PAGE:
Freehold Calculator | Costs Involved | HMRC


Curious about the value of your freehold? Well, look no further. This comprehensive guide to using our freehold calculator tool aims to help you estimate the cost of buying your freehold or extending your lease. Whether you are a freeholder, leaseholder, or part of a freehold collective, understanding the worth of your freehold can be the difference between a savvy financial decision and a costly mistake. The idea of purchasing the freehold of a house or a block of flats can seem daunting. But imagine the increase in your property’s value that could arise after you purchase the freehold. A freehold purchase calculator can help you determine how much this could be.

Our freehold calculator uses professional valuation principles like those of a Chartered Surveyor. It estimates the value of your freehold or the cost of a lease extension. In the context of a flat, the calculator will give you an estimated value of your share of the freehold. This tool can be particularly handy for those in a block of flats looking to purchase the freehold collectively. It allows you to estimate the cost of collective enfranchisement – a technical term for when leaseholders come together to purchase the freehold.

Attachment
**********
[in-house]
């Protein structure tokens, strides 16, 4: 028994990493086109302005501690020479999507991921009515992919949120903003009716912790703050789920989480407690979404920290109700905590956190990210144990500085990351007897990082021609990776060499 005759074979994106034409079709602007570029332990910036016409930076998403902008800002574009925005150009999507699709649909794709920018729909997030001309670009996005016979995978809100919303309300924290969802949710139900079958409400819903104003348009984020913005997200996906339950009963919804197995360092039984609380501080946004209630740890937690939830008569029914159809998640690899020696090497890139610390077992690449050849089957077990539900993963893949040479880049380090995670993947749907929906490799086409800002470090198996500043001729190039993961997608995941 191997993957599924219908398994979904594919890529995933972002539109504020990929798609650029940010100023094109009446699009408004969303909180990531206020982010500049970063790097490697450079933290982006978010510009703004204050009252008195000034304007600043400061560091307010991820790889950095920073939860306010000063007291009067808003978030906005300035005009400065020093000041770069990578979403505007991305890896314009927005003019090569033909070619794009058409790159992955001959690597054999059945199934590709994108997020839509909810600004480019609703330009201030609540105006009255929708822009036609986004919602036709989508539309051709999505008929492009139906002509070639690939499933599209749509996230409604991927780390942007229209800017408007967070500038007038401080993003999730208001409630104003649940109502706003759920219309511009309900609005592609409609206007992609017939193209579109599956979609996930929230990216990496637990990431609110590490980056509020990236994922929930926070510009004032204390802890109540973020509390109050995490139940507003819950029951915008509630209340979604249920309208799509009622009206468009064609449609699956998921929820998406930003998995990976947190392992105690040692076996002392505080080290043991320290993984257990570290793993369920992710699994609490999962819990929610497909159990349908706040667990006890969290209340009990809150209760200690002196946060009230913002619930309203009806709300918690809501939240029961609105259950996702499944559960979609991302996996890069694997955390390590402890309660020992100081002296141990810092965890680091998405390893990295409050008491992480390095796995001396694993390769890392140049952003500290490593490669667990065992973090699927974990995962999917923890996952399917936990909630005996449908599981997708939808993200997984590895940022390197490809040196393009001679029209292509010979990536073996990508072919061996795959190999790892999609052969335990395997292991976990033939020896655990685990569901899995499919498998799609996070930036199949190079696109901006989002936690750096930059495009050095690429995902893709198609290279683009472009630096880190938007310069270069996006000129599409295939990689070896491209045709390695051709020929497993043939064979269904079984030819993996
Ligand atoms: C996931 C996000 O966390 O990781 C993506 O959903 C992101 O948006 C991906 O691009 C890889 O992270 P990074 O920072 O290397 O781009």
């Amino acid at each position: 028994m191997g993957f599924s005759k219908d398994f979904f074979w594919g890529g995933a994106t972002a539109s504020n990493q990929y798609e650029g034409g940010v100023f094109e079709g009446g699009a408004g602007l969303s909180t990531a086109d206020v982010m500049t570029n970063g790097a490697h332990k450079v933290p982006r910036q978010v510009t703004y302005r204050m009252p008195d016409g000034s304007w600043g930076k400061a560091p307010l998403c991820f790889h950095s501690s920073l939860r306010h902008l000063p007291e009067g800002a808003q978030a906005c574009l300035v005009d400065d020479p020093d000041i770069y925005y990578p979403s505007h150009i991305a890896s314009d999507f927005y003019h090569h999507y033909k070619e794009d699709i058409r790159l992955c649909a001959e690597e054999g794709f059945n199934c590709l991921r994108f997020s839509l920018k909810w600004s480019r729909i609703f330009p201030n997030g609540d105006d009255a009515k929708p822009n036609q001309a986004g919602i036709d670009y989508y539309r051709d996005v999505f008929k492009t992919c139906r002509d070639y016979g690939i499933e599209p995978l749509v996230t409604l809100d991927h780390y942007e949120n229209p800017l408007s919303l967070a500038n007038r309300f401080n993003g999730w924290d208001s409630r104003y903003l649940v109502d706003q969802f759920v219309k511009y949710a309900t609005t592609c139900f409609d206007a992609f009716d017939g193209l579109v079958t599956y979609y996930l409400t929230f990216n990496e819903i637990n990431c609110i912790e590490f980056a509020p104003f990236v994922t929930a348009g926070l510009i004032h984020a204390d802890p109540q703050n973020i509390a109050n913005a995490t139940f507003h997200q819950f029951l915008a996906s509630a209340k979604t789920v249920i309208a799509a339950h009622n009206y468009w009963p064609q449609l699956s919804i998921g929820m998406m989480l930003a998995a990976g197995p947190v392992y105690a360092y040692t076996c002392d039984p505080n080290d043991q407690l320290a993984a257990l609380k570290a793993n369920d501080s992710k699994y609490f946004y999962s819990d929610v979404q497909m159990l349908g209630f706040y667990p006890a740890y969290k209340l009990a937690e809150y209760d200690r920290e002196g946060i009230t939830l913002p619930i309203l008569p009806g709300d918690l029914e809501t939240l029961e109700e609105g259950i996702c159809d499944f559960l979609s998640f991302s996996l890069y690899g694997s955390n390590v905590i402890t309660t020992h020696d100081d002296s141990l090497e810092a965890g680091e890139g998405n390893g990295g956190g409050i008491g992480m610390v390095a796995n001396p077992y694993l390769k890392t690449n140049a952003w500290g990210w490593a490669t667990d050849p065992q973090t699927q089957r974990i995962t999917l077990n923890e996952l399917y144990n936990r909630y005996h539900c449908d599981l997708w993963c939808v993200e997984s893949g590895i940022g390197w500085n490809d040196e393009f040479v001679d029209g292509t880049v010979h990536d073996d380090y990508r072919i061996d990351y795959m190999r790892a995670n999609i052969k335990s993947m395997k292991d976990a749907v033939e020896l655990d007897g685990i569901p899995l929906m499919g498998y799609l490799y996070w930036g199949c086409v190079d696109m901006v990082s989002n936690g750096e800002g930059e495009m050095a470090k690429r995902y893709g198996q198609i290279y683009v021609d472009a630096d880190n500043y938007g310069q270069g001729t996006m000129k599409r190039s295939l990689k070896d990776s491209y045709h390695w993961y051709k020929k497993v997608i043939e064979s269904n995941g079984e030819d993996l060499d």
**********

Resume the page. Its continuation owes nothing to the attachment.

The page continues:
However, do bear in mind that the calculations are approximate. An RICS freehold valuation is required for a more accurate valuation, and It's always a good idea to seek professional or expert advice before deciding.

Freehold Purchase Calculator


The calculator above is only an estimation and it is only an accurate guide if the leases for the building are all the same. Where the leases are all differing lengths or have differing ground rents then please contact us for a more accurate valuation.

 

If you have any questions regarding collective enfranchisement or want to discuss your options with a qualified professional, call the experts at Harding Chartered Surveyors on 020 3598 6730. We’re more than happy to value your freehold at a time that’s convenient for you.

Freehold Valuation Quotation


How to Calculate the Value of Your Freehold


The premium provided by our freehold calculator should be used as a guide only. You shouldn’t use any figures provided by our calculator as evidence in court, nor should you assume the figures are 100% accurate without having your flat or building valued by a chartered surveyor. However, our calculator will give you a reliable approximate range estimate.

You need the following figures to use our freehold calculator:

  1. The current value of the freehold

  2. The annual ground rent

  3. The number of years remaining on the lease

Other variables that are required to determine the cost of collective enfranchisement include the expected increase in your property’s value as well as forecasted inflation and interest rates. Our calculator uses reasonable default values to give you an estimate, but only an RICS Chartered Surveyor can give you an accurate valuation.